The NCTE Commission on Media has announced that its fourth annual Media Literacy Award winner is Guofang Wan, Professor, Ohio University in Athens, Ohio. She says: "Since the mid-1990s, media literacy has been the focus of my research and teaching efforts. I have published three books and a dozen of journal articles on media literacy education, and designed a number of curricula that have integrated media literacy education in schools and colleges." She will be presented the award at the upcoming NCTE annual conference in Philadelphia.

Book explores how to reach students immersed in a sea of information

Today’s college students can tweet, text, listen to an iPod, and post photos on Facebook in a matter of seconds. To get through to these multitasking students, teachers must move beyond traditional teaching methods. Such is the motivation for Rutgers scholar Vibiana Bowman Cvetkovic to co-edit the book, “Teaching Generation M: A Handbook for Librarians and Educators.” Details in this NJ newspaper story.

Saturday, August 15, 2009

Using Visual Literacy to Help Adolescents Understand How Images Influence Their Lives

This article, from the July/August issue of "Teaching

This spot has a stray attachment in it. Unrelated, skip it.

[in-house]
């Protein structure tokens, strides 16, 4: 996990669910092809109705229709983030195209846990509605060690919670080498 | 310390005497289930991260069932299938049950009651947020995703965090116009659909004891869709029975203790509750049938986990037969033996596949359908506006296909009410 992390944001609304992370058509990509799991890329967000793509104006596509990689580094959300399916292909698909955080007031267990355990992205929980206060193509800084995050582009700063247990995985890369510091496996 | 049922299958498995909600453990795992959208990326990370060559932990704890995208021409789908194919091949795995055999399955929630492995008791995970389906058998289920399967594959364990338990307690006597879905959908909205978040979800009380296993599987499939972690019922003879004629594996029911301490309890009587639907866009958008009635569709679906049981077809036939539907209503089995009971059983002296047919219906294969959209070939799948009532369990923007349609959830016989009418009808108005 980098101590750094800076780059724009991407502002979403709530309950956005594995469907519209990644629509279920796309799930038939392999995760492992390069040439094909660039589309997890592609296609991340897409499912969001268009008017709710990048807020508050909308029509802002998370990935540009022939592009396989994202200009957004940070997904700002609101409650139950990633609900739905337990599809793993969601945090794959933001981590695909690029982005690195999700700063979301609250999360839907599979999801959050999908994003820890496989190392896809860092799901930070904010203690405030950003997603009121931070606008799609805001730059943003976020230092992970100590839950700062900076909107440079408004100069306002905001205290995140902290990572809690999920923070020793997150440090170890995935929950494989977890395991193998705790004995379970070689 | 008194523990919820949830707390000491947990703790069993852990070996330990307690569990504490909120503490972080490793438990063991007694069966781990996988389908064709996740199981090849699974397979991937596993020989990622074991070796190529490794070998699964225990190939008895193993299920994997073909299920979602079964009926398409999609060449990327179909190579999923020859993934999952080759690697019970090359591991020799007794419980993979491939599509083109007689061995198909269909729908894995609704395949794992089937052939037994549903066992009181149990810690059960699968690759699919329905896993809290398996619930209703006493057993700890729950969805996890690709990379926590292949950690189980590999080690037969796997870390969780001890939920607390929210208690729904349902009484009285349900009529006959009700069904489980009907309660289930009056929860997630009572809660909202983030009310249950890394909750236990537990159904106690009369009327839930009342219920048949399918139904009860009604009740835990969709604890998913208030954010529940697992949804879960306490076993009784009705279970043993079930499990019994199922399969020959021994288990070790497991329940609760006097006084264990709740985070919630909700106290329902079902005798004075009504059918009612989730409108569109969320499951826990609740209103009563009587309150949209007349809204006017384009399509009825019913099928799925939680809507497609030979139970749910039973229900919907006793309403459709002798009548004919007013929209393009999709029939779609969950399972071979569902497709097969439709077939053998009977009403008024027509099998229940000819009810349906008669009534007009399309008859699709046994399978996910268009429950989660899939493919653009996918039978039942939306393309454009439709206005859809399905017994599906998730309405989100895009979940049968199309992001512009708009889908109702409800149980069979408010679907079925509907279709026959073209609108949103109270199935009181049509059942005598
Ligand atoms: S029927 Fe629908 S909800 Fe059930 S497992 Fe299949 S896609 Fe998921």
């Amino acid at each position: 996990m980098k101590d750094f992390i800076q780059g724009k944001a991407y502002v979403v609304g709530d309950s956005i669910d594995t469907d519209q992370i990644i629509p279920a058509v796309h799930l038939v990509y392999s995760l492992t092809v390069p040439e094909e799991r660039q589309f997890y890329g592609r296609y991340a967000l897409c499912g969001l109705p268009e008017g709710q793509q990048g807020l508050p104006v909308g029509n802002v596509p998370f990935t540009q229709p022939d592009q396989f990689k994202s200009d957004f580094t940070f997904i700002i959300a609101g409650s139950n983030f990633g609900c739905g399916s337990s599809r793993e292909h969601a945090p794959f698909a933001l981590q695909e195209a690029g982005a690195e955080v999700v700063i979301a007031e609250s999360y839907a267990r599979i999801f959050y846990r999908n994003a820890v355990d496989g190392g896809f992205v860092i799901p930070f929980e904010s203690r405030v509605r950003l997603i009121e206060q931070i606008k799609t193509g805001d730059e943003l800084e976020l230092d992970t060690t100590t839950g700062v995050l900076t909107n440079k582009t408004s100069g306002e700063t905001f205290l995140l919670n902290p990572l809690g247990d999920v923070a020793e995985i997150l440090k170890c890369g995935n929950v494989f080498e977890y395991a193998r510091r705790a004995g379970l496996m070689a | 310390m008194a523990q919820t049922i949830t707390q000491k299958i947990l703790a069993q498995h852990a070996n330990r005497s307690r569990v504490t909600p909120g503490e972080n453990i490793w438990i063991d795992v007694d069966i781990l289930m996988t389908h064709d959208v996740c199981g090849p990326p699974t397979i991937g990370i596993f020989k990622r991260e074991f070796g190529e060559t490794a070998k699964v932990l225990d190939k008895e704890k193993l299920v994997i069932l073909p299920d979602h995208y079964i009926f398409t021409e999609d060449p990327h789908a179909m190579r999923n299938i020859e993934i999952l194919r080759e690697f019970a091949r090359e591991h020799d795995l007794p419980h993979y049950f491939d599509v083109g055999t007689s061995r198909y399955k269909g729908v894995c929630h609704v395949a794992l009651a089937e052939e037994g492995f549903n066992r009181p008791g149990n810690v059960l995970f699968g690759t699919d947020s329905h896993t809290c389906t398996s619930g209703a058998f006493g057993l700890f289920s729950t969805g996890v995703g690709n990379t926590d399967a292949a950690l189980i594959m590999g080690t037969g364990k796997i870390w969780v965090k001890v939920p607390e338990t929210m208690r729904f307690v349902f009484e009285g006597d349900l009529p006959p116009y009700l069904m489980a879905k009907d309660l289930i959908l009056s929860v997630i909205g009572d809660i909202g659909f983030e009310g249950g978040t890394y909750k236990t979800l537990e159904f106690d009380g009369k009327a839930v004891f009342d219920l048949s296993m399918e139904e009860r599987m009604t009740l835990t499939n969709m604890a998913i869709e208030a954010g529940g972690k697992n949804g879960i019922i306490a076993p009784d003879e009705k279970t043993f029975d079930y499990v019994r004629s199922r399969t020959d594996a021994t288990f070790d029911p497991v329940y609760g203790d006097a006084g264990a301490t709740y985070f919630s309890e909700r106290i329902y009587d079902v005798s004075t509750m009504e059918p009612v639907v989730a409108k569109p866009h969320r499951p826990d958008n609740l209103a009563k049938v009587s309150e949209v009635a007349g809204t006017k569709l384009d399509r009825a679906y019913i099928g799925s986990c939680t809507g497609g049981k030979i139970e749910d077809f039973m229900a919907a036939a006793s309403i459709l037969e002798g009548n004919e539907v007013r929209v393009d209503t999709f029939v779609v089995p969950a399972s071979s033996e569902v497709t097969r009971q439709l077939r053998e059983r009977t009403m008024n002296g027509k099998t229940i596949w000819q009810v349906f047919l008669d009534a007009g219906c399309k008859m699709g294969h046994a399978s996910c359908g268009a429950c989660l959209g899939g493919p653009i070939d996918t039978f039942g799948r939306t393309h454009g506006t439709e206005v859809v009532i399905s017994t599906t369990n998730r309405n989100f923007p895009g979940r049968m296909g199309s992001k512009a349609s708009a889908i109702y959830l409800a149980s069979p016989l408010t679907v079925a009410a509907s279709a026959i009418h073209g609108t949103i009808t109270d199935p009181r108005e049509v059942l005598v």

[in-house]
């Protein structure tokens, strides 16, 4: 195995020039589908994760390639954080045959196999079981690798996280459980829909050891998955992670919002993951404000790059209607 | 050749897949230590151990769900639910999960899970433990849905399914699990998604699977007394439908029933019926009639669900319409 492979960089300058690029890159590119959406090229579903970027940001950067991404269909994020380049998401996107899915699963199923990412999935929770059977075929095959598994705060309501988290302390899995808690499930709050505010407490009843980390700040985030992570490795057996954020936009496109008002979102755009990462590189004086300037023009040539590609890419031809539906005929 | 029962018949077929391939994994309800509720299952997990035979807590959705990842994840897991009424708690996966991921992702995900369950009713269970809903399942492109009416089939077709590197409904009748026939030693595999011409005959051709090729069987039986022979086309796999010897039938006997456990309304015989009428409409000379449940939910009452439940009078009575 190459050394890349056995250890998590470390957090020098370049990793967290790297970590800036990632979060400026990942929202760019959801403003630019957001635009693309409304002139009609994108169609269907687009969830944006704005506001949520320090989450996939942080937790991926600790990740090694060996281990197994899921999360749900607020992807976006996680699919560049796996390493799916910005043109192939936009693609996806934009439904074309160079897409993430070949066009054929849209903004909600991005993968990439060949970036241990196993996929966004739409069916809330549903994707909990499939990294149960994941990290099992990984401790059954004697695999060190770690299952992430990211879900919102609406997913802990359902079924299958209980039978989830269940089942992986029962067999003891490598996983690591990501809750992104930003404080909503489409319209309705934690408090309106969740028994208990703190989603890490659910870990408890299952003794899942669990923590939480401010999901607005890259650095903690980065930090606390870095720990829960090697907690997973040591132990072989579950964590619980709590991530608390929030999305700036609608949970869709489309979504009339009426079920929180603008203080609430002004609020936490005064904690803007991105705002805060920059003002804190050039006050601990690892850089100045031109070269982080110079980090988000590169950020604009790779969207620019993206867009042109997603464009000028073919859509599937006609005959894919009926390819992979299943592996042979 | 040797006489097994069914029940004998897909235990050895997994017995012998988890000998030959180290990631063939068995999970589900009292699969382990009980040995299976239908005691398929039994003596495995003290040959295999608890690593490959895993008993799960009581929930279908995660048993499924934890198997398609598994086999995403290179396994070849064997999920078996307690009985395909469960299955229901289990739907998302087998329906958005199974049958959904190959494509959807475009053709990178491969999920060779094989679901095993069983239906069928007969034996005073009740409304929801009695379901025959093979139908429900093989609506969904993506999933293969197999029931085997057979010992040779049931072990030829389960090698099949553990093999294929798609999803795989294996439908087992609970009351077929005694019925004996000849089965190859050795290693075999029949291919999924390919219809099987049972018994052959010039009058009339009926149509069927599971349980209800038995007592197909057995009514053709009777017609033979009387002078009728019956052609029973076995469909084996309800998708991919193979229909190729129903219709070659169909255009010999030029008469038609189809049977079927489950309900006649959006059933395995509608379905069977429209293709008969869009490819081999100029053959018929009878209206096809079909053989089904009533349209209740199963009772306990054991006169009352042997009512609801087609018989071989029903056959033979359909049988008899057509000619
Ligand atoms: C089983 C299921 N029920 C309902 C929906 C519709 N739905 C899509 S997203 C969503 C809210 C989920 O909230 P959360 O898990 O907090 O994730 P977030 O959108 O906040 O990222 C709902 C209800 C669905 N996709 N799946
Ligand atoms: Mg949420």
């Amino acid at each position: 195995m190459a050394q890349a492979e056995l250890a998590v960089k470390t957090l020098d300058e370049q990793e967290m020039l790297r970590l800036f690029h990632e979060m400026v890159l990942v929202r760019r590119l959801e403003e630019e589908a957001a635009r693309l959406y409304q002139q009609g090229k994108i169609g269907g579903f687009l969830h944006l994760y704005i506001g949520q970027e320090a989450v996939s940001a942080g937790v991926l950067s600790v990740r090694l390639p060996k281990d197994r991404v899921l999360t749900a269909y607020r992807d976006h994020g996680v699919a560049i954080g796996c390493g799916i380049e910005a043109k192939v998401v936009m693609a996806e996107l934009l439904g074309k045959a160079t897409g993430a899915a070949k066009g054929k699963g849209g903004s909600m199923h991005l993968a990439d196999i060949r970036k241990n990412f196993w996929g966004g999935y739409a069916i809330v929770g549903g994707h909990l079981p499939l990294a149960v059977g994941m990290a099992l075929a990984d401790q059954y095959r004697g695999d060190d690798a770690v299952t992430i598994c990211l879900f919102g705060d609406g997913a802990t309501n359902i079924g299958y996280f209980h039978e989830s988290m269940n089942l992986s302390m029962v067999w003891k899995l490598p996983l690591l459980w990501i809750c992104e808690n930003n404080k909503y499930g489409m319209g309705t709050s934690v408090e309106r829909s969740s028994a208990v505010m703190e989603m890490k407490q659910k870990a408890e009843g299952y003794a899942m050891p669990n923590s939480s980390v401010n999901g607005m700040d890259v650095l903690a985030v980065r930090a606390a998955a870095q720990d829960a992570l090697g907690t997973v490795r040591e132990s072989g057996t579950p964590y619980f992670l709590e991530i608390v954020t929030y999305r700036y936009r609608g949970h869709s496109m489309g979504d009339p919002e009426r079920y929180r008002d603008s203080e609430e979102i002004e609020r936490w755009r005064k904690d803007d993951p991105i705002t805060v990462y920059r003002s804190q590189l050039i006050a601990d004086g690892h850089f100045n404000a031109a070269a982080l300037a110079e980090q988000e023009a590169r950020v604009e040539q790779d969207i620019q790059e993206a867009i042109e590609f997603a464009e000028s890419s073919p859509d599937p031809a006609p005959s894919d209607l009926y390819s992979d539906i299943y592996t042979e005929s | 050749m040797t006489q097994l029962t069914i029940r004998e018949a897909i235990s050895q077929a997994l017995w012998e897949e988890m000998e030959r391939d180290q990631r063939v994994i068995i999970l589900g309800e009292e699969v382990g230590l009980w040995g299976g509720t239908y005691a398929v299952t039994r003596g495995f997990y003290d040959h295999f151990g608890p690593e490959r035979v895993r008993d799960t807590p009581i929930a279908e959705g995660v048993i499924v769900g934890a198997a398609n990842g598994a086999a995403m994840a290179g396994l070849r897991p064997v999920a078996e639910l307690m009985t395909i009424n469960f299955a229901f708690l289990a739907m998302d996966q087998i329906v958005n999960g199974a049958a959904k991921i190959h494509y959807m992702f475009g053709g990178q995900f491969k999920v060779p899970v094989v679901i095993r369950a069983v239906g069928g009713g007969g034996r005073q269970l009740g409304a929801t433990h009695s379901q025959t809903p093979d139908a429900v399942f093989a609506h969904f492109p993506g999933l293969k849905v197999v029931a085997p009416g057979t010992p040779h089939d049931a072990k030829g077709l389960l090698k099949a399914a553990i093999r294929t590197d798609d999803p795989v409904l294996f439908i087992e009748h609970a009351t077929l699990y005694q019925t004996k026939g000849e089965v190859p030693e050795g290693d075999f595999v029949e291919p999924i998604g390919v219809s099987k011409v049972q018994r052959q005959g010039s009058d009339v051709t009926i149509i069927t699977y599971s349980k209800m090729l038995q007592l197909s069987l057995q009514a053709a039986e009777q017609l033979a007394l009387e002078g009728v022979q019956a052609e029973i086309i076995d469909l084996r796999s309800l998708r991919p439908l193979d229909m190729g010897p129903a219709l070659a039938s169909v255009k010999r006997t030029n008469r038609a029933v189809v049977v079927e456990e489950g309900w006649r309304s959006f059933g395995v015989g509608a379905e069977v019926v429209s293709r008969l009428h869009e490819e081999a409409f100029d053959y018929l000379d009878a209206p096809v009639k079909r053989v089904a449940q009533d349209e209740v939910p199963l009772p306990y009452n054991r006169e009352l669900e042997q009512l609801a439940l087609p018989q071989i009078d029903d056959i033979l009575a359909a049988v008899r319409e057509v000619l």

Exceptional Children," provides educators a six-step strategy to teach adolescents about visual literacy, or how to read images and think critically about what they see. This strategy is designed for students both without and with physical disabilities.

Tuesday, August 11, 2009

Students gain access to textbooks via iPhone

CourseSmart has developed an iPhone application that lets college students review textbooks and digital notes as well as perform search functions via an iPhone or an iPod Touch. "Nobody is going to use their iPhone to do their homework, but this does provide real mobile learning. If you're in a study group and you have a question, you can immediately access your text," said Frank Lyman, executive vice president at CourseSmart. Details in The Wall Street Journal and the San Francisco Chronicle newspapers.

Monday, August 10, 2009

Don't Miss: New Media Gallery at NCTE 2009 Philadelphia

You’ve heard of blogs, wikis, and Nings, but you’re wondering how to use them in your classroom? NCTE's Annual Convention (Philadelphia PA) has some exciting possibilities on exhibit at the New Media Gallery, Friday, November 20, from 9:30 a.m. to 5:30 p.m. in Room 202A, sponsored by NCTE’s Commission on Media.
9:30am-10:45am Media Literacy Made Easy:Integrating Media and Technology into an English Classroom